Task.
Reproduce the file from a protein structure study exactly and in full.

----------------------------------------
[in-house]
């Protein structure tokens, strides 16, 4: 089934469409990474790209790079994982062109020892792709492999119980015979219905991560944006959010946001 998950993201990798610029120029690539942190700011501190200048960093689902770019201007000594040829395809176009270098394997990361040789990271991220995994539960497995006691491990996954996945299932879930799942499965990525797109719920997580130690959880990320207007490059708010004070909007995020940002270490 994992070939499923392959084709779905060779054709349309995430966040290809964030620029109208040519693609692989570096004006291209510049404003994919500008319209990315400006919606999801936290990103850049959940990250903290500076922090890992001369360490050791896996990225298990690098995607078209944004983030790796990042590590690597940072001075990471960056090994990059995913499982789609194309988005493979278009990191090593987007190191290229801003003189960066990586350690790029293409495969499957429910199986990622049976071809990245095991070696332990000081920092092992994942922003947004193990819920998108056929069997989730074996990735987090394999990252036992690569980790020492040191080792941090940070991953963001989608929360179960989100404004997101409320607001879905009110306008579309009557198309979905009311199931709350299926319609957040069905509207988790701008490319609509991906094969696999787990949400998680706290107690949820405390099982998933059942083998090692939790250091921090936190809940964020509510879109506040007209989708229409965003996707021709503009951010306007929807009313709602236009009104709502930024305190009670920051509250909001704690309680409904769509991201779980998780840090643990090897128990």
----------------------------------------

[in-house]
């Protein structure tokens, strides 16, 4: 089934469409990474790209790079994982062109020892792709492999119980015979219905991560944006959010946001 998950993201990798610029120029690539942190700011501190200048960093689902770019201007000594040829395809176009270098394997990361040789990271991220995994539960497995006691491990996954996945299932879930799942499965990525797109719920997580130690959880990320207007490059708010004070909007995020940002270490 994992070939499923392959084709779905060779054709349309995430966040290809964030620029109208040519693609692989570096004006291209510049404003994919500008319209990315400006919606999801936290990103850049959940990250903290500076922090890992001369360490050791896996990225298990690098995607078209944004983030790796990042590590690597940072001075990471960056090994990059995913499982789609194309988005493979278009990191090593987007190191290229801003003189960066990586350690790029293409495969499957429910199986990622049976071809990245095991070696332990000081920092092992994942922003947004193990819920998108056929069997989730074996990735987090394999990252036992690569980790020492040191080792941090940070991953963001989608929360179960989100404004997101409320607001879905009110306008579309009557198309979905009311199931709350299926319609957040069905509207988790701008490319609509991906094969696999787990949400998680706290107690949820405390099982998933059942083998090692939790250091921090936190809940964020509510879109506040007209989708229409965003996707021709503009951010306007929807009313709602236009009104709502930024305190009670920051509250909001704690309680409904769509991201779980998780840090643990090897128990």